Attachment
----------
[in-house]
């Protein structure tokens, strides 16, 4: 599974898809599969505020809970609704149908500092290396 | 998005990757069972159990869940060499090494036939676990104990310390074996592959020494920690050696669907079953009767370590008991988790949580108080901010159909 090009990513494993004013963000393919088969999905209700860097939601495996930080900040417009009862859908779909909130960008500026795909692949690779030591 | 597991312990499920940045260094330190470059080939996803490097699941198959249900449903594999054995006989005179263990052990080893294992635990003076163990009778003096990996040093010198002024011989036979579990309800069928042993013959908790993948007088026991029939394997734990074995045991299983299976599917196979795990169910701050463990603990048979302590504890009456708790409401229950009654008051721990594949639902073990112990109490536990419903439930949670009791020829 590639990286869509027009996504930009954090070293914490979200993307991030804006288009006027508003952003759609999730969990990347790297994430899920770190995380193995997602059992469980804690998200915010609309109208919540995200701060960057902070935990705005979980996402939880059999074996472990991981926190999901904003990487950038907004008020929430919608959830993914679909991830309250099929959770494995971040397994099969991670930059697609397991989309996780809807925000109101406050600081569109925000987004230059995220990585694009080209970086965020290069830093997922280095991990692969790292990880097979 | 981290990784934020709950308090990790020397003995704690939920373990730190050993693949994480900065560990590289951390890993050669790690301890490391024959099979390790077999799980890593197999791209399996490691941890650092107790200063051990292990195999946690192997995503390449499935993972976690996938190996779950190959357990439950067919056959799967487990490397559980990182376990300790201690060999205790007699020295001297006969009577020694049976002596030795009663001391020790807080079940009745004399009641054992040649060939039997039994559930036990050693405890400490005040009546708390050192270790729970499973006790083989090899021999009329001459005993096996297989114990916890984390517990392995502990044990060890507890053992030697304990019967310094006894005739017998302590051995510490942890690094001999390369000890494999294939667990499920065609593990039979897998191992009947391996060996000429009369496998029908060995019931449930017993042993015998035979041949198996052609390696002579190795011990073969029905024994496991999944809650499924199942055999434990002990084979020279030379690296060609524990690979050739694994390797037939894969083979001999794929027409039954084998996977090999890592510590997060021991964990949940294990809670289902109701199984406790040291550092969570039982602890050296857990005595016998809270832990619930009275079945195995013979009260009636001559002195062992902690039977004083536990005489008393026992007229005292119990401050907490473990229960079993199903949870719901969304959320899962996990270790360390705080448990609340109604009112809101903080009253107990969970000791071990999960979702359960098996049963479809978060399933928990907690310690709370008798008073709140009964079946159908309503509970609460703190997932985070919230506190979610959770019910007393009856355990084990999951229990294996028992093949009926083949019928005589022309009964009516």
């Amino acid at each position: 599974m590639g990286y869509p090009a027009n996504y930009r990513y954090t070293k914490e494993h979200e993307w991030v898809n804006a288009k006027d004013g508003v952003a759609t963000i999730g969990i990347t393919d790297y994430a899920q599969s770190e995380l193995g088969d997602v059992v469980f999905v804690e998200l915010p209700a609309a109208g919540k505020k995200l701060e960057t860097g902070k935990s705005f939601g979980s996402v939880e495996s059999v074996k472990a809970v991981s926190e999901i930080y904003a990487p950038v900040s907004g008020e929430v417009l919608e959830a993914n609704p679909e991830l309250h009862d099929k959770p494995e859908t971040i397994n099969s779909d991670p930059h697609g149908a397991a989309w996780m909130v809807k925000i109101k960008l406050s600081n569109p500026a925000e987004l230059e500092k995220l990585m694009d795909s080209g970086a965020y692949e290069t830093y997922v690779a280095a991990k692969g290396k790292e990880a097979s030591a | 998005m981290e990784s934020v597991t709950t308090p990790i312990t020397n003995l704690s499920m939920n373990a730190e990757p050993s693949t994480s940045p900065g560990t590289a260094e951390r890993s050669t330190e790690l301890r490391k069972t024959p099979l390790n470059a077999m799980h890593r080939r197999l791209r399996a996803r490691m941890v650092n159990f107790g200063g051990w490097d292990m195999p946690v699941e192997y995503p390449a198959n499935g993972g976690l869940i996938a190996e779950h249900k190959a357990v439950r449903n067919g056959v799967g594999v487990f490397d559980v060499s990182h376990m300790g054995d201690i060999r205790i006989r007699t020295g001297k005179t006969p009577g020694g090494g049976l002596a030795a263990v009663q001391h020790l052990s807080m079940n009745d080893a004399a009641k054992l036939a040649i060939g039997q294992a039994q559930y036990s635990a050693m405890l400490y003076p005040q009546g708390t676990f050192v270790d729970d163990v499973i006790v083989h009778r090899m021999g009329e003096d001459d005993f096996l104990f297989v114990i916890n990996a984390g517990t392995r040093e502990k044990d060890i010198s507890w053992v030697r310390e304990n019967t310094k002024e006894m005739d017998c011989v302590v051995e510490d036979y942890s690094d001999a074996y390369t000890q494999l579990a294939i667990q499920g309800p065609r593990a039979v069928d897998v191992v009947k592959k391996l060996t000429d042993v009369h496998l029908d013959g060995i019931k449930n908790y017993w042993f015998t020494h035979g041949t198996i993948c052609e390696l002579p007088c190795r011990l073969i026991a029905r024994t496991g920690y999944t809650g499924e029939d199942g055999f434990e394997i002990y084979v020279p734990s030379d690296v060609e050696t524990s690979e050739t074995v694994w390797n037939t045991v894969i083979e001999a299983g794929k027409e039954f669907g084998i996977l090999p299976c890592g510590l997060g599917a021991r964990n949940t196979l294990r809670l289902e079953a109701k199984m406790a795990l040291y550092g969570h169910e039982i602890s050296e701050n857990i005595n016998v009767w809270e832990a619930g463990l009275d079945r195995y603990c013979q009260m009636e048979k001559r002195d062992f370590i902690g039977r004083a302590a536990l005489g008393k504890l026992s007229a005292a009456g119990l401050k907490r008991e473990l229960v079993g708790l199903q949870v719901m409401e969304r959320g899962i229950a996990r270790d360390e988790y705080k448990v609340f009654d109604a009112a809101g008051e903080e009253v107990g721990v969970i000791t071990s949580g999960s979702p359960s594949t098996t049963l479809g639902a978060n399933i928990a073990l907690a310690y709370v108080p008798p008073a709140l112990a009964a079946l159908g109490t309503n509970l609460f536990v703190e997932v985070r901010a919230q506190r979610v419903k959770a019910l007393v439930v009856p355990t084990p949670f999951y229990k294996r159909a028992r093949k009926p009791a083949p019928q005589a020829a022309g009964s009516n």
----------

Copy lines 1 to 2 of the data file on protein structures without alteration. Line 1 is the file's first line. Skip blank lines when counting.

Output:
[in-house]
């Protein structure tokens, strides 16, 4: 599974898809599969505020809970609704149908500092290396 | 998005990757069972159990869940060499090494036939676990104990310390074996592959020494920690050696669907079953009767370590008991988790949580108080901010159909 090009990513494993004013963000393919088969999905209700860097939601495996930080900040417009009862859908779909909130960008500026795909692949690779030591 | 597991312990499920940045260094330190470059080939996803490097699941198959249900449903594999054995006989005179263990052990080893294992635990003076163990009778003096990996040093010198002024011989036979579990309800069928042993013959908790993948007088026991029939394997734990074995045991299983299976599917196979795990169910701050463990603990048979302590504890009456708790409401229950009654008051721990594949639902073990112990109490536990419903439930949670009791020829 590639990286869509027009996504930009954090070293914490979200993307991030804006288009006027508003952003759609999730969990990347790297994430899920770190995380193995997602059992469980804690998200915010609309109208919540995200701060960057902070935990705005979980996402939880059999074996472990991981926190999901904003990487950038907004008020929430919608959830993914679909991830309250099929959770494995971040397994099969991670930059697609397991989309996780809807925000109101406050600081569109925000987004230059995220990585694009080209970086965020290069830093997922280095991990692969790292990880097979 | 981290990784934020709950308090990790020397003995704690939920373990730190050993693949994480900065560990590289951390890993050669790690301890490391024959099979390790077999799980890593197999791209399996490691941890650092107790200063051990292990195999946690192997995503390449499935993972976690996938190996779950190959357990439950067919056959799967487990490397559980990182376990300790201690060999205790007699020295001297006969009577020694049976002596030795009663001391020790807080079940009745004399009641054992040649060939039997039994559930036990050693405890400490005040009546708390050192270790729970499973006790083989090899021999009329001459005993096996297989114990916890984390517990392995502990044990060890507890053992030697304990019967310094006894005739017998302590051995510490942890690094001999390369000890494999294939667990499920065609593990039979897998191992009947391996060996000429009369496998029908060995019931449930017993042993015998035979041949198996052609390696002579190795011990073969029905024994496991999944809650499924199942055999434990002990084979020279030379690296060609524990690979050739694994390797037939894969083979001999794929027409039954084998996977090999890592510590997060021991964990949940294990809670289902109701199984406790040291550092969570039982602890050296857990005595016998809270832990619930009275079945195995013979009260009636001559002195062992902690039977004083536990005489008393026992007229005292119990401050907490473990229960079993199903949870719901969304959320899962996990270790360390705080448990609340109604009112809101903080009253107990969970000791071990999960979702359960098996049963479809978060399933928990907690310690709370008798008073709140009964079946159908309503509970609460703190997932985070919230506190979610959770019910007393009856355990084990999951229990294996028992093949009926083949019928005589022309009964009516």